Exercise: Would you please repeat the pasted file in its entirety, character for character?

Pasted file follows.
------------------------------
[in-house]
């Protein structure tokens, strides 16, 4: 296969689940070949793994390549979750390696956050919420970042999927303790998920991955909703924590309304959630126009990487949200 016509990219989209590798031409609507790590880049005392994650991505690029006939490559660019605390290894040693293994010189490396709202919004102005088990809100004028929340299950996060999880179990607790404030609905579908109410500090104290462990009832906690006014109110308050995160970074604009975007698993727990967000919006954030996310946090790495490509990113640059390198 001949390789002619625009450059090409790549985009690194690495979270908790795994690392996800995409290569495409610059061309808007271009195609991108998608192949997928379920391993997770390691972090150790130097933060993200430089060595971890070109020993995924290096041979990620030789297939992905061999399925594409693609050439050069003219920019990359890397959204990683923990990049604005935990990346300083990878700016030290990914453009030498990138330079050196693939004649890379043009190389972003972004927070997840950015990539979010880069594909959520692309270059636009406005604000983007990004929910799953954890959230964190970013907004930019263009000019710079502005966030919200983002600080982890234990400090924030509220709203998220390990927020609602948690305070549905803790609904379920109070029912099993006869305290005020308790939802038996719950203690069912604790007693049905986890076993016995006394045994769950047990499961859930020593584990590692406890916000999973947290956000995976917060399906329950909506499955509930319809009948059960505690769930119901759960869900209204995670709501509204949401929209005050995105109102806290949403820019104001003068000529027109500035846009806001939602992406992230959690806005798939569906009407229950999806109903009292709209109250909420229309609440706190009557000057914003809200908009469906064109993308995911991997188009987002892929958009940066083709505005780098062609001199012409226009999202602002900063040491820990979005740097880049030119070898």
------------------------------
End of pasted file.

[in-house]
């Protein structure tokens, strides 16, 4: 296969689940070949793994390549979750390696956050919420970042999927303790998920991955909703924590309304959630126009990487949200 016509990219989209590798031409609507790590880049005392994650991505690029006939490559660019605390290894040693293994010189490396709202919004102005088990809100004028929340299950996060999880179990607790404030609905579908109410500090104290462990009832906690006014109110308050995160970074604009975007698993727990967000919006954030996310946090790495490509990113640059390198 001949390789002619625009450059090409790549985009690194690495979270908790795994690392996800995409290569495409610059061309808007271009195609991108998608192949997928379920391993997770390691972090150790130097933060993200430089060595971890070109020993995924290096041979990620030789297939992905061999399925594409693609050439050069003219920019990359890397959204990683923990990049604005935990990346300083990878700016030290990914453009030498990138330079050196693939004649890379043009190389972003972004927070997840950015990539979010880069594909959520692309270059636009406005604000983007990004929910799953954890959230964190970013907004930019263009000019710079502005966030919200983002600080982890234990400090924030509220709203998220390990927020609602948690305070549905803790609904379920109070029912099993006869305290005020308790939802038996719950203690069912604790007693049905986890076993016995006394045994769950047990499961859930020593584990590692406890916000999973947290956000995976917060399906329950909506499955509930319809009948059960505690769930119901759960869900209204995670709501509204949401929209005050995105109102806290949403820019104001003068000529027109500035846009806001939602992406992230959690806005798939569906009407229950999806109903009292709209109250909420229309609440706190009557000057914003809200908009469906064109993308995911991997188009987002892929958009940066083709505005780098062609001199012409226009999202602002900063040491820990979005740097880049030119070898």